Category Archives: News

Wedge Garden’s kings and their queen beat boredom

Things are a lot more black and white at Wedge Gardens treatment centre these days.

The long-anticipated giant outdoor chessboard has been completed and is being enjoyed by the gentlemen at Wedge Gardens.

“A special mention needs to be made of those individuals who made yet another occupational therapy department (OT) project possible,” says Kendra Neethling, who heads up the OT department and played a big role in the project. “Our thanks go to Rand Aid CEO Rae Brown and the Rand Aid Association, groundsman George Vermeulen and his team, as well as the patients at Wedge Gardens.”

Leisure boredom – or unproductive free time – is considered a precipitating factor in addiction and substance use. The OT department at Wedge Garden strives to instil balance within the lives of the patients at the rehabilitation facility by stressing that through meaningful occupational engagement, an individual is better able to cope with life stressors, feel a sense of worth and meaning within society and find enjoyment in healthy and constructive activity participation.

“Not only is the chessboard a space for the gentlemen to learn to use their time in a productive manner, but it is an area at Wedge Gardens where they can learn social and cognitive skills,” says Kendra.

It is a known fact that substance abuse negatively impacts cognitive health. “A chessboard is a fantastic mechanism to promote cognitive skills such as concentration and attention, memory, problem solving, judgement and executive tasks. Furthermore, as the game requires at least two players, the patients at Wedge are exposed to social interaction, which aids communication and conflict management skills,” says Kendra.

The OT department believes that through the creation and completion of projects such as the chessboard, the patients at Wedge Gardens learn numerous skills on an ongoing basis.

As such, they were involved in the planning and construction of the project and the procurement of donations. “A sense of altruism is instilled in the patients because when they end their treatment programme, they leave having been a part of a project that can be used by future patients.

“I am exceptionally proud of my patients and the work they have done to complete another OT project. Through encouraging proactive use of the facilities at Wedge Gardens, we are equipping our patients with skills for the re-integration into society, which is fundamental to any recovery programme.”

Appalling road conditions in Mpumalanga: A threat to economic development and jobs

Oupa Pilane, the President of the Kruger Lowveld Chamber of Business and Tourism (KLCBT), is pleading with the Mpumalanga Provincial Government to take tourism seriously and to start by fixing the roads, especially on the Panorama Route which is the jewel of tourism in the province.

The Panorama Route is not only one of the most popular tourist routes in Mpumalanga, it is also home to thousands of youth who are employed at various establishments along the route.

“The Panorama Route has the potential to create even more desperately needed jobs, especially for the youth in our province. It is a low-hanging fruit that can be maximised to create new and inclusive enterprises that will see more of our previously disadvantaged people taking an active role in the tourism industry,” says Pilane.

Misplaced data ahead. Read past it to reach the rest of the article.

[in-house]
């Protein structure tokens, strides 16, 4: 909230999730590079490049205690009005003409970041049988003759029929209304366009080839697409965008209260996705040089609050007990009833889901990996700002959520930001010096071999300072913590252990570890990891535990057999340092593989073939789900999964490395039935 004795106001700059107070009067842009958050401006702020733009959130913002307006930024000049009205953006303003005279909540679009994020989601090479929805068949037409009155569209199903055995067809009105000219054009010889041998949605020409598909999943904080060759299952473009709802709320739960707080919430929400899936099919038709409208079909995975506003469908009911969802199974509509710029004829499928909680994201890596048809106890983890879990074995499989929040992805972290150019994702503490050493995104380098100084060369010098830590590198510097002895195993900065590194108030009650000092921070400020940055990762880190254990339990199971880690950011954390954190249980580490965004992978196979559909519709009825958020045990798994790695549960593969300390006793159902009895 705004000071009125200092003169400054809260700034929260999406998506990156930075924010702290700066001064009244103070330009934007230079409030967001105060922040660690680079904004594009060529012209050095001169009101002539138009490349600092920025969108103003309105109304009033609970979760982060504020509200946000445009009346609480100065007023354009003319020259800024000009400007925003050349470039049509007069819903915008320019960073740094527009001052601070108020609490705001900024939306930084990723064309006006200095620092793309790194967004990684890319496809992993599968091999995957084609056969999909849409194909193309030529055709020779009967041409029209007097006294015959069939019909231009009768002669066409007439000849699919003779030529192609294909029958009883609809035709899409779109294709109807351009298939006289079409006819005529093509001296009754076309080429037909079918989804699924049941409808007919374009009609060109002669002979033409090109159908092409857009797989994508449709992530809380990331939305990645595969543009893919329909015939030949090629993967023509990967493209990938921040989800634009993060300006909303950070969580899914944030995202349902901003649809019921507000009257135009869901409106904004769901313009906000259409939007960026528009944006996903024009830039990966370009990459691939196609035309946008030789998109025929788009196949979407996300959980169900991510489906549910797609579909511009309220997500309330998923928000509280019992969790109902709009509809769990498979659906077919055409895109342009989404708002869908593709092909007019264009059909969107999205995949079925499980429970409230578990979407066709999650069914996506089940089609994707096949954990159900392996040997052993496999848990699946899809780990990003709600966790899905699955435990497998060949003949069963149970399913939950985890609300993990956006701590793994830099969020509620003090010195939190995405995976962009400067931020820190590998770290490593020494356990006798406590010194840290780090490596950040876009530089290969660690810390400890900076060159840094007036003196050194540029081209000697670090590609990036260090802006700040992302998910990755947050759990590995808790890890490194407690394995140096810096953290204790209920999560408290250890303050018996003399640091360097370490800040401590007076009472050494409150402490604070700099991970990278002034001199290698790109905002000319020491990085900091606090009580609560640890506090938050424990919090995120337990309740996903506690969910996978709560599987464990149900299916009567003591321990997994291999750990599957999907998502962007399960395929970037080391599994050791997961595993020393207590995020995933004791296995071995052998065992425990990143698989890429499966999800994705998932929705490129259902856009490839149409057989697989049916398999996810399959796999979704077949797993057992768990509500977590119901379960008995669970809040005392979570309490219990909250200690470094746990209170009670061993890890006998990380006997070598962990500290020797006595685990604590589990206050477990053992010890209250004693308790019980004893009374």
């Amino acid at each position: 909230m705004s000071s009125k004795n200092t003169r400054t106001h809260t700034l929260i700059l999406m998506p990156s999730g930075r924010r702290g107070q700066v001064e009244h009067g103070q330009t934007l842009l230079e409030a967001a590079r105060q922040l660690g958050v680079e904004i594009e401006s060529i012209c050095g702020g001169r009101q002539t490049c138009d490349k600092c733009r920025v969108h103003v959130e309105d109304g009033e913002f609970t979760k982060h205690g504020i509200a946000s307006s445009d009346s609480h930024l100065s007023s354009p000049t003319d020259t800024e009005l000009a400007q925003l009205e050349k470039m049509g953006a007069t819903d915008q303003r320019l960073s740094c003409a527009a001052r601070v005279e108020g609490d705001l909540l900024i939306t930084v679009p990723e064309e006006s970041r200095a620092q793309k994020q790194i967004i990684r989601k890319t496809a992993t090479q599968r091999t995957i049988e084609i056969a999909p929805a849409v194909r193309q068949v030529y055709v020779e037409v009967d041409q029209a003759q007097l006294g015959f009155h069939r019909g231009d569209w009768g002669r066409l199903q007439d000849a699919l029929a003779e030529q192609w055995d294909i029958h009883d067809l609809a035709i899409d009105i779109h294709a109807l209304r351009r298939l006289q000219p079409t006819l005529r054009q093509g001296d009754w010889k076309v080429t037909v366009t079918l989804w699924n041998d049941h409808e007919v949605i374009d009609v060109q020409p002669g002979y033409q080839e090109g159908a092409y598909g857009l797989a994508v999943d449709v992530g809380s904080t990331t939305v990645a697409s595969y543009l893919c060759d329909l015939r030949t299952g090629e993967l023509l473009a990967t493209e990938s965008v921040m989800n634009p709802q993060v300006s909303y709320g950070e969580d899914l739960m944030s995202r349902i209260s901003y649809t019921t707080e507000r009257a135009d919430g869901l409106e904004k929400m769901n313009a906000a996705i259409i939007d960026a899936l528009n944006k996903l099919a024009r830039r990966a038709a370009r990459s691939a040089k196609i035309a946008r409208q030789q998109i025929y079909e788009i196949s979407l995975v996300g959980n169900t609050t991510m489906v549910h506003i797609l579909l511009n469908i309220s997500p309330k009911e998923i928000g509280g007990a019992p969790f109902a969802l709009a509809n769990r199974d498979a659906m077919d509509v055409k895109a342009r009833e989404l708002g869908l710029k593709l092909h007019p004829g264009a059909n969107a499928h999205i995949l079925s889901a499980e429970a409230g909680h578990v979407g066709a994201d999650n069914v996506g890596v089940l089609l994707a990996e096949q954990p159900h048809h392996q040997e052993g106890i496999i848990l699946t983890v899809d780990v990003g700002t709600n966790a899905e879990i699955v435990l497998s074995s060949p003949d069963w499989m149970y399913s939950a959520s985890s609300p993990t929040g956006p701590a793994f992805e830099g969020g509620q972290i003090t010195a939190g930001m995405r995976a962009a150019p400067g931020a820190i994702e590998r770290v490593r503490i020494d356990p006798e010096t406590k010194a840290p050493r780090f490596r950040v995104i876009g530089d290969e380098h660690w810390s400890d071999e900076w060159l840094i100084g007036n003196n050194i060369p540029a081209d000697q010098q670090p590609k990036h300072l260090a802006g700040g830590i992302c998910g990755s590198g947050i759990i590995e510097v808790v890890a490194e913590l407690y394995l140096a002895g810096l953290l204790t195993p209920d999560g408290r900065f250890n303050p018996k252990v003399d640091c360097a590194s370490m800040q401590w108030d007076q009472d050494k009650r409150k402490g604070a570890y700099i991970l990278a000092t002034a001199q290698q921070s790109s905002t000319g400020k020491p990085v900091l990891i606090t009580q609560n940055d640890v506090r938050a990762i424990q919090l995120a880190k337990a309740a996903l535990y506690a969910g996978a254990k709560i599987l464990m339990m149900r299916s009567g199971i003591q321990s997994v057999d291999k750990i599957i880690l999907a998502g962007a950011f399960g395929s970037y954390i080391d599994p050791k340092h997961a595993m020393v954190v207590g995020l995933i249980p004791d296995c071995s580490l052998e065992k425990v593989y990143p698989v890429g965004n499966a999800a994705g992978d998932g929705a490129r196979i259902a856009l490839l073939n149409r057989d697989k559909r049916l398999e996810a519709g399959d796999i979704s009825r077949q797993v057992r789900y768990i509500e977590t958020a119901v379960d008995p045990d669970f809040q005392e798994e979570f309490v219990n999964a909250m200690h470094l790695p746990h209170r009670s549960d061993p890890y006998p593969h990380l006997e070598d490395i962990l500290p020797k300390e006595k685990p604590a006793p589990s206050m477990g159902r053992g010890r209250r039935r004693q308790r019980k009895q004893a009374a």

However, despite its potential to create thousands of jobs, the Panorama Route is one of the most neglected by government when it comes to the condition of the roads.

“Tourists do not want to come to the region because of these road conditions and those that are employed fear losing their jobs as the businesses they work for lose income as a result,” says Pilane.

The KLCBT has engaged government numerous times on this issue, especially the departments of economic development and tourism and public works, roads and transport.

“Our requests have fallen into deaf ears. Minor sub-standard interventions were attended to but due to the poor quality of work, the roads have become even more dangerous than they were before. We continue to receive negative feedback from visitors – both domestic and international – about the conditions of our roads,” says Pilane.

Many bicycle and motor sport events have been cancelled or put on hold due to the roads, which is also having a detrimental effect on job creation in the area.

“Our province’s reputation as the country’s inland tourism destination of choice is being jeopardised by the inability of the Mpumalanga Provincial Government to play their part. This has to be corrected,” Pilane stresses.

Mpumalanga’s tourism sector has welcomed the call by the President of South Africa to join hands and work together to reduce the level of unemployment in our province.

“We cannot do this alone and therefore urgently request the Mpumalanga Provincial Government to step up and partner with us to create a shared vision that will see our province grow and flourish and not stagnate,” Pilane concludes.

Marinda pours her heart into her art

Marinda le Roux need only look around her for inspiration. As a resident of the beautiful Mpumalanga town of Sabie, she is surrounded by waterfalls, mountains and forest.

A freelance consultant who does environmental impact assessments for a living, the mother of two’s passion flows in another direction – that of paint pouring.

Amazingly, the sturdy flat surfaces on which she creates her work are mostly sourced at local rubbish heaps, courtesy of her supportive partner Samuel who spends many a Saturday mornings salvaging items for Marinda.

“It is amazing how many people get rid of their unsuccessful hobbies. We’ve found many framed paintings, paint, brushes and decoupage materials at dump sites,” she says.

She started acrylic pouring less than a year ago and says she is now hooked on the technique. YouTube videos were her tutors and her kitchen table her workspace.